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Atheists Surround Courthouse as Statue Showdown Continues
September 23, 2003
Satire by David Albrecht

MADISON, Wis. - As crowds of protestors gathered in Madison, a university town noted for its generally liberal leanings, the nation's attention has been drawn to the latest skirmish in America's culture wars and to the newest front in the battle over church-state separation. At issue: the proposed removal of a marble bust of Thomas Paine from the hallway of the Dane County Courthouse, along with a bronze plaque quoting from his works.

Paine, the revolutionary firebrand whose "Common Sense" helped rally colonists opposed to British rule in the early days of the American Revolution, was an avowed atheist. As a result of the planned removal, thousands of atheists, agnostics and secular humanists from around the nation have rallied to protest the planned removal of the bust of Paine by city authorities.

Dave Cieslewicz, the mayor of Madison, placed the statue in the County Government Building's entrance hall three years ago and in doing so, placed himself in direct opposition to some members of his own City Council and to the federal court system. Cieslewicz, who has been heartened by the support the protestors have provided, said that "It is critical that we recognize the seminal role that Paine played in the founding of this great republic. I find it appalling that we are not allowed to recognize the ways in which atheistic and deistic thought has underpinned our Constitution and our system of government."

What had been a local controversy mushroomed into a national firestorm with a recent Supreme Court decision supporting the statue's removal. Writing for the majority in a 5-4 decision, Justice Antonin Scalia stated that "There is no way under the Constitution to allow this situation to continue. Mayor Cieslewicz's actions, in choosing to give the sanction of government to the image and thoughts of an atheist, is clearly tantamount to the establishment of non-religion as state religion." Initial drafts of Scalia's decision, which contained repeated references to the "Lake of Fire" and the "Whore Babylon," were later pulled from the Supreme Court website, and replaced by a shorter, edited version.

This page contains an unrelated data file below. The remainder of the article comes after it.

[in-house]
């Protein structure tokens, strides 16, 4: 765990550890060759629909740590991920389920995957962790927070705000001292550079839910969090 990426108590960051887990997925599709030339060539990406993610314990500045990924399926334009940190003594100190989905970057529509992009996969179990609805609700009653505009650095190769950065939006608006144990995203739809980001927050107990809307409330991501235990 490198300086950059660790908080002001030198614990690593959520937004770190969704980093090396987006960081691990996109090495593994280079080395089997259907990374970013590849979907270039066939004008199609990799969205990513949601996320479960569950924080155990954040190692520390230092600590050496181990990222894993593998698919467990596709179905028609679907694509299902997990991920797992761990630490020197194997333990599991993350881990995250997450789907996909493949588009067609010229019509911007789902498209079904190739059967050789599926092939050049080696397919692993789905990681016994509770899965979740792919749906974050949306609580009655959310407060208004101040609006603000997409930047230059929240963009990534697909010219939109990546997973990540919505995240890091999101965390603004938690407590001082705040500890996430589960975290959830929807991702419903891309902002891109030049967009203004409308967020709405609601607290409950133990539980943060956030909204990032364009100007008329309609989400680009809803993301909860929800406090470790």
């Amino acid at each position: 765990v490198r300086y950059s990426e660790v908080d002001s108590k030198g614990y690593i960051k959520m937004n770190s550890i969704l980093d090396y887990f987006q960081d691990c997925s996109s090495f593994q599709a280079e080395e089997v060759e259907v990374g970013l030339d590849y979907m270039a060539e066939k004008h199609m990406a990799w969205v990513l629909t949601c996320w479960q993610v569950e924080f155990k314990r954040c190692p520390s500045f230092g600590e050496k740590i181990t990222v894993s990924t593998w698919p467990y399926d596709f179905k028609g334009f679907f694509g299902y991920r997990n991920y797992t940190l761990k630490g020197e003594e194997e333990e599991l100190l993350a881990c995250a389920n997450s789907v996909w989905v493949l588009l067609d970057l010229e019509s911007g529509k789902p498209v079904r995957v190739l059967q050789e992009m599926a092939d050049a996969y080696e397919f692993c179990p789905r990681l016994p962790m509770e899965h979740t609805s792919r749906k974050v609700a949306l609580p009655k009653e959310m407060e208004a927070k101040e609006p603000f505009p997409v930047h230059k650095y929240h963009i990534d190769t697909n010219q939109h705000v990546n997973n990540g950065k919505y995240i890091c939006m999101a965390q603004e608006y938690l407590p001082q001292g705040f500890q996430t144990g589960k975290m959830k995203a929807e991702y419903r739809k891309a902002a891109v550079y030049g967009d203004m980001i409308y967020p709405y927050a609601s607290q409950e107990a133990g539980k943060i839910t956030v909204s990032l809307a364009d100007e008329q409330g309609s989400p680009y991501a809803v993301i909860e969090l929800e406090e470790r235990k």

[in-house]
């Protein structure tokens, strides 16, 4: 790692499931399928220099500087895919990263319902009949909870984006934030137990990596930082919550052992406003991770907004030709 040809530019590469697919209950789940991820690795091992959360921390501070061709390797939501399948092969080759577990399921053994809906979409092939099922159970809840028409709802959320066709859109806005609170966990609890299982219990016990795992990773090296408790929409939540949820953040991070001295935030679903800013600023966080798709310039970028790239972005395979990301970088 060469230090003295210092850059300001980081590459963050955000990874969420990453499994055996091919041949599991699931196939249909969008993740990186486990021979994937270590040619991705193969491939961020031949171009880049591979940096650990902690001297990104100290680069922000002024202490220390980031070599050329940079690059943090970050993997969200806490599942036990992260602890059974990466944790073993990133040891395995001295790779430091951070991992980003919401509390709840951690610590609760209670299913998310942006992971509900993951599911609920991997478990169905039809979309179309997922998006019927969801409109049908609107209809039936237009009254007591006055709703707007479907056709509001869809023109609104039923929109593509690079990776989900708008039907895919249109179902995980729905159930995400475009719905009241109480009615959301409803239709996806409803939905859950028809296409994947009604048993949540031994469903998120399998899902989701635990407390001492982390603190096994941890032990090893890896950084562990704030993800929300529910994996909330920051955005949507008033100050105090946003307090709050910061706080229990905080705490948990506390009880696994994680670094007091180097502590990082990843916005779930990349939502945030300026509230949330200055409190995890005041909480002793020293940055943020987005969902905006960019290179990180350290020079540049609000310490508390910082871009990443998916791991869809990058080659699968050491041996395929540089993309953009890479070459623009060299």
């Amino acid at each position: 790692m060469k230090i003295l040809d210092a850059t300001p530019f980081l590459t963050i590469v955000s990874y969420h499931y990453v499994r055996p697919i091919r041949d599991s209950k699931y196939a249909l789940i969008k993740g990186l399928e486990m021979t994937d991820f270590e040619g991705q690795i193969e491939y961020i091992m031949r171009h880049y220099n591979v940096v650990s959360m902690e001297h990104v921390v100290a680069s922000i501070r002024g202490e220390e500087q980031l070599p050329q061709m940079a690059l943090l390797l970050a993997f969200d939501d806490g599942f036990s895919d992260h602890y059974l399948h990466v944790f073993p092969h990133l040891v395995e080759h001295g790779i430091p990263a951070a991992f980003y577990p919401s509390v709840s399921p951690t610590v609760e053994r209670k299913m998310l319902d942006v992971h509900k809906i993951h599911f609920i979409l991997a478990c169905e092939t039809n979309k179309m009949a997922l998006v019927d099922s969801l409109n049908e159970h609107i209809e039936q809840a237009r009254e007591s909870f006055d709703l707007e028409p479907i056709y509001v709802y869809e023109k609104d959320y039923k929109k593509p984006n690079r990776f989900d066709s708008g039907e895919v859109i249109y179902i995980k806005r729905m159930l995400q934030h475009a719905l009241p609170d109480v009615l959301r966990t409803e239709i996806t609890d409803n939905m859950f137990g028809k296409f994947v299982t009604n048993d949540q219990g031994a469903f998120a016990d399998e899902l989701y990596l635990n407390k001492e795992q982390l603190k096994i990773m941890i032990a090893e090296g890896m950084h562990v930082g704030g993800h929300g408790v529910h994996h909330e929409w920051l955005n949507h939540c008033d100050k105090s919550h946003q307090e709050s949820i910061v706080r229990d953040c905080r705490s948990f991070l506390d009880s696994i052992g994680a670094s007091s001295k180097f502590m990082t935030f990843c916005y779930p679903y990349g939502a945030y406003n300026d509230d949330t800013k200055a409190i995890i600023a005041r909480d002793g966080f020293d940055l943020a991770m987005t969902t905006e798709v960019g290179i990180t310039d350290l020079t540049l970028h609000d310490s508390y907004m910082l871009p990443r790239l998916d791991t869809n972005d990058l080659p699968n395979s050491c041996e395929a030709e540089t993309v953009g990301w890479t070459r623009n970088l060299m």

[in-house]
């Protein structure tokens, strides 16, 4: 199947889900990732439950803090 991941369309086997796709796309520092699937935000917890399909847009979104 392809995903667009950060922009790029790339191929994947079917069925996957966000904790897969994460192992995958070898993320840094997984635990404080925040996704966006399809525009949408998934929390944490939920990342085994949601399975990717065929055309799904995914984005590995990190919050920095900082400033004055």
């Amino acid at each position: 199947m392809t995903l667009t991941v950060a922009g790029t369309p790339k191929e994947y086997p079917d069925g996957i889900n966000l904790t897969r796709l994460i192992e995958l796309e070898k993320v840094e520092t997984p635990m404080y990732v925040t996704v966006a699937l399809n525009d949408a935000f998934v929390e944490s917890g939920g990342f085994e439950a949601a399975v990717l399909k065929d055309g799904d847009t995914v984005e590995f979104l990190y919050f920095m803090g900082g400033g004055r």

Since the standoff began, the courthouse has been ringed with a crowd of atheists and skeptics ranging from hundreds to thousands in number. During the long days of waiting, they have been keeping their spirits up by spiritedly not singing hymns and not praying. Also popular among the protestors are public readings of the works of Bertrand Russell, Richard Dawkins and E.O. Wilson, along with mass recitations of paragraphs from Darwin's "Origin of Species."

A small counter-demonstration last Saturday by Topeka, KS minister Fred Phelps met vocal, though peaceful opposition. Phelps' group, carrying banners reading "Atheists Burn In Hell" and "Every Knee Shall Bow" were shouted down with massed chants of "Rea-SON! Rea-SON!" The same evening, a special "Skeptics' Rally" climaxed with the burning of a 20-foot wooden question mark on the courthouse lawn.

Local reaction has been mixed. Jean Delahunt, a long-time Madison resident, has something of a bone to pick with the protestors: "It's really irritating, the way they keep going door to door. Last weekend, two different bunches of them rang my doorbell, and both groups urged me to not to go to church on Sunday." Downtown parking has also become something of a problem - the streets downtown have become a sea of Volvo station wagons and small, fuel-efficient cars bearing out-of-state plates.

On the other hand, many local merchants are pleased with sharp rises in sales of Birkenstocks, herbal teas, Utne Reader magazine, double decaf lattes and works by Stephen Jay Gould and Carl Sagan. "Parking's been a bit of a squeeze," said local bookstore owner Jay Thompson, "but in general business is good."

Exactly what will happen next is unclear. Mayor Cieslewicz vows to remain undeterred. If the statue is removed, he said, "I'll be going to Washington to demand that both the statue and the plaque be placed in the United States Capitol."

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